Colorado is lucky to have some of the highest elevations for skiing in the United States. Despite an overall warm winter, this year's snowpack is great for skiing. But White says even higher-elevation resorts are vulnerable to big changes as climate models project increasingly warmer temperatures.



Bats in December. Bluebonnets in January. Butterflies in February.

The first two months of winter in Austin, Texas, were the second warmest in 122 years of records, according to Victor Murphy, climate service program manager with the National Weather Service, and that's upsetting some rhythms of the natural world.

December and January were 4.7 degrees warmer than the 30-year average, he says, and only one night — Dec. 19 — dipped down to freezing. "That's quite a bit of warmth spread over quite a few days," says Murphy. "It's pretty significant."

In recent years, warmer winters have caused Texas' famed bluebonnet wildflowers to appear months before people expect to see them.

The climate shift also allows migrating monarch butterflies to survive in Texas later than usual.

"In cold winters, they'll have two or three sightings along the Gulf," says Chip Taylor, director of Monarch Watch. In a warm year, "you'll get butterflies that are sighted from Florida all the way to over to the middle of Texas and even into the San Antonio, Austin area."

The great migration of monarchs to Mexico already faces many pressures. Taylor thinks that continued warming during their breeding season and migration and over the winter may one day help end it altogether, leaving small "islands" of nonmigrating butterflies around the Gulf Coast.

Then there are the Mexican free-tailed bats that gather each year outside San Antonio, one of the world's largest bat colonies. They're also a nightly summer tourist attraction in downtown Austin.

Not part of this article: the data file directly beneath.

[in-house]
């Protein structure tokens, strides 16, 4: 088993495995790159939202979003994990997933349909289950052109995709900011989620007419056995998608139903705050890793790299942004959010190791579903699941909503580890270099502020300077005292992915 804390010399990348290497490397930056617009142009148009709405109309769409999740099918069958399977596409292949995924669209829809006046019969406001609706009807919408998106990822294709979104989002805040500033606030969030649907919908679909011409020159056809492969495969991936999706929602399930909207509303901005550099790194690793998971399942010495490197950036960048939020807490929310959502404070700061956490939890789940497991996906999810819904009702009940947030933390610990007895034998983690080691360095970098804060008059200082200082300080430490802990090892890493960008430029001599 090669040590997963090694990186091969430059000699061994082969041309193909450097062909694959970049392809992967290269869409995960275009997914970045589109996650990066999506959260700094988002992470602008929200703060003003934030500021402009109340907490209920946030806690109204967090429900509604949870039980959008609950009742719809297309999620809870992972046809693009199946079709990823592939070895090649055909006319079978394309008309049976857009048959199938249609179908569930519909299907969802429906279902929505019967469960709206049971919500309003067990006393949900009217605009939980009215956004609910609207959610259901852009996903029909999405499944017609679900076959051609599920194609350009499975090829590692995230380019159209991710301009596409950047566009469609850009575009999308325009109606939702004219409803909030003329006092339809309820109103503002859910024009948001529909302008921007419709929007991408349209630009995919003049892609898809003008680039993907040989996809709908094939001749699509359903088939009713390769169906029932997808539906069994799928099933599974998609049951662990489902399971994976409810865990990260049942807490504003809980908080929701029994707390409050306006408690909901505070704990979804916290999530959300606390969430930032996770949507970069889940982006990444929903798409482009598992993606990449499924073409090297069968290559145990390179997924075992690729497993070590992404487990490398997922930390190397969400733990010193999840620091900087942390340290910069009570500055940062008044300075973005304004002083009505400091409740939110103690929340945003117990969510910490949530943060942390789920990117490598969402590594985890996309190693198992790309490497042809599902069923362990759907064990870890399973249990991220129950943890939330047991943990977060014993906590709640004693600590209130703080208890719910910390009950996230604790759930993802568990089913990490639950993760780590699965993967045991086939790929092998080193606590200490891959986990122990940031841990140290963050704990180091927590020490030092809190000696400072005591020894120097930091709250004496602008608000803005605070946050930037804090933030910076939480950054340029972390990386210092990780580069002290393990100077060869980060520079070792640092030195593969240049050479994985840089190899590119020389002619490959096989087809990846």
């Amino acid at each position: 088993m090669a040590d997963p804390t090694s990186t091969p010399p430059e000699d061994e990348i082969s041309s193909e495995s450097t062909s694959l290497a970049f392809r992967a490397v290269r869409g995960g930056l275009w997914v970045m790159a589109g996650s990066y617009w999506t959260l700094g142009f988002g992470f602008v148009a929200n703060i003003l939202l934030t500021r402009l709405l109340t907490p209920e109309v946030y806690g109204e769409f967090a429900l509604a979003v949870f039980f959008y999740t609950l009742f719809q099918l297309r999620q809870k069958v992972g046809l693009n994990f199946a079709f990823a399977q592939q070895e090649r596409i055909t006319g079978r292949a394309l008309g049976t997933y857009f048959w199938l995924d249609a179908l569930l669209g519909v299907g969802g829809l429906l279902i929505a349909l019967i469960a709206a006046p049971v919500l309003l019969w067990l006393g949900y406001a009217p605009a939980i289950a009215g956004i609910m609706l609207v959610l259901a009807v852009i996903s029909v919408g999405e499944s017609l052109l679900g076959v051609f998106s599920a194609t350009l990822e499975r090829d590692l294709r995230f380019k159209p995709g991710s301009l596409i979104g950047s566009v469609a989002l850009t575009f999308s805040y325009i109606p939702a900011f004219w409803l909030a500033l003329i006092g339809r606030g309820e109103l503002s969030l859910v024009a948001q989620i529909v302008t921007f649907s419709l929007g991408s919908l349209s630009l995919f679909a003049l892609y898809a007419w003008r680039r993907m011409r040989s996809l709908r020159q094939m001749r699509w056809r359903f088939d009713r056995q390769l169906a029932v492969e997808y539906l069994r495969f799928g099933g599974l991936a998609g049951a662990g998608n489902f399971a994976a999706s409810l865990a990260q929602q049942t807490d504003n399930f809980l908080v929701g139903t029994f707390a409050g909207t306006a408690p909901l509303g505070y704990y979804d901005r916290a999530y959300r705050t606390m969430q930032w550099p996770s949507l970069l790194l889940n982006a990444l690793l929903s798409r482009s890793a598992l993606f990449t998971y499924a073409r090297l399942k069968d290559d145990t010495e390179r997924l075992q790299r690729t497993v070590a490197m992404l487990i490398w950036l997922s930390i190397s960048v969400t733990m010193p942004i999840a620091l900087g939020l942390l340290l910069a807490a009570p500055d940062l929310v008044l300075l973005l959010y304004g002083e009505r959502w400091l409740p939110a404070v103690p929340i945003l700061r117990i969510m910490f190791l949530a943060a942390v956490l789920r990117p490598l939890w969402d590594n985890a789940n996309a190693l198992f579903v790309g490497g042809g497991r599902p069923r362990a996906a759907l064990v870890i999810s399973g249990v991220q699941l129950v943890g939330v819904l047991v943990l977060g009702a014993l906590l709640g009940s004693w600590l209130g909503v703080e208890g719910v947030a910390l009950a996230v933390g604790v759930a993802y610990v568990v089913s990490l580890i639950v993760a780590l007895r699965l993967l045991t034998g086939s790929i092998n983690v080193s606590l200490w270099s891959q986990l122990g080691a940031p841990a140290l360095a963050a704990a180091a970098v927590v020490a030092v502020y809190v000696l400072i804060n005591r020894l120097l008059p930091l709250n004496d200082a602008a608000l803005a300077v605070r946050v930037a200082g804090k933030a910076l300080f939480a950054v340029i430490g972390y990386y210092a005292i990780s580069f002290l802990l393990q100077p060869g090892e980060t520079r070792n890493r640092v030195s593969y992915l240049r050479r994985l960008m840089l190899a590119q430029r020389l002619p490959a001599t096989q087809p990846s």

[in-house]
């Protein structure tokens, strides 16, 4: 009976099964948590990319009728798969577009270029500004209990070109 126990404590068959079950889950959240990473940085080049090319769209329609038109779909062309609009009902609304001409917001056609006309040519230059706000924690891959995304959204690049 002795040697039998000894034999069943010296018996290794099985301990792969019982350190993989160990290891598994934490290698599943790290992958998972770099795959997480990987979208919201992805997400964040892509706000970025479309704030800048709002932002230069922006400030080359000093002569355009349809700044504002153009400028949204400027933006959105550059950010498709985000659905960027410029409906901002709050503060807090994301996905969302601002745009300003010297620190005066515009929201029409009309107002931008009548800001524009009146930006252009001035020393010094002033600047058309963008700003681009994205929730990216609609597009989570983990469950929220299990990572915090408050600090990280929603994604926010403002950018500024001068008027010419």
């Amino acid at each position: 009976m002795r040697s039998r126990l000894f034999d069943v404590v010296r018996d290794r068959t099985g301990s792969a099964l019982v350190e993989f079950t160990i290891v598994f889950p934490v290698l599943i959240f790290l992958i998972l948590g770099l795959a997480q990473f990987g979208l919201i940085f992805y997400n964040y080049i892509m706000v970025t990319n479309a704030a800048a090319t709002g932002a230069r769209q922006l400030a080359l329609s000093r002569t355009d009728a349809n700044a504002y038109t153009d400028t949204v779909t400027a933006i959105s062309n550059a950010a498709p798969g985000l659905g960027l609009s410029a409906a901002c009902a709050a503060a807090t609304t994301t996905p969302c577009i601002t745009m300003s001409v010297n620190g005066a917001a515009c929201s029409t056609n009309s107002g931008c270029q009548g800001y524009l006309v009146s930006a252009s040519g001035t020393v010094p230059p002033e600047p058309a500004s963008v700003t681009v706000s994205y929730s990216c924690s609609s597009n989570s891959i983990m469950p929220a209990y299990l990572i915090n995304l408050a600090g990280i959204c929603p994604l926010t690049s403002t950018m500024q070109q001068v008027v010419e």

"They shouldn't be here," says Austin wildlife officer Sarah Whitson. Most bats usually migrate to Mexico or become inactive in the fall, but she says more have stuck around longer the last several winters.

"It's great if there's food sources here throughout the winter," she says. But she worries what could become of the bats if a sudden cold snap kills off the bugs they eat.

Bats play a key role in agriculture, helping to control pests and to fertilize and pollinate some crops. Changing migration patterns could also hurt crops that depend on them, creating what scientists call a "mismatch."

Researchers are seeing more mismatches as a result of climate change, says Norma Fowler, a biology professor at the University of Texas at Austin. "You can get plants that bloom before the pollinators are available," she says. "You can get birds that come north before the insects are out for them to eat."



On Alaska's western coast, thick winter sea ice has long protected remote villages from storms. But that ice cover has been freezing later and shrinking to record lows, allowing strong waves to eat away at land made fragile by thawing permafrost. After years of struggle, the village of Newtok late last year started moving residents to safer ground farther inland.

Inupiat on Alaska's North Slope use sea ice as a platform from which to hunt bowhead whales and walruses. Diminished ice in the Arctic is making those harvests more difficult.

Poor ice formation is also making it riskier for Alaskans who rely on ice roads, built on some of the state's rural rivers during winter, to move freight and other goods. In recent years, residents have blamed warm temperatures for the deaths of a number of people whose snowmobiles or all-terrain vehicles fell through thin ice.

The state's oil industry needs hundreds of miles of ice roads over land for its operations, which are specially designed for freezing conditions. Companies are investing in technology to help them cope with steadily shrinking winters.

Alaska had an unusually cold January this year, but the state is warming twice as fastas the global average. In Anchorage, a city defined by its winters, this means residents are recalibrating their relationship with the coldest season.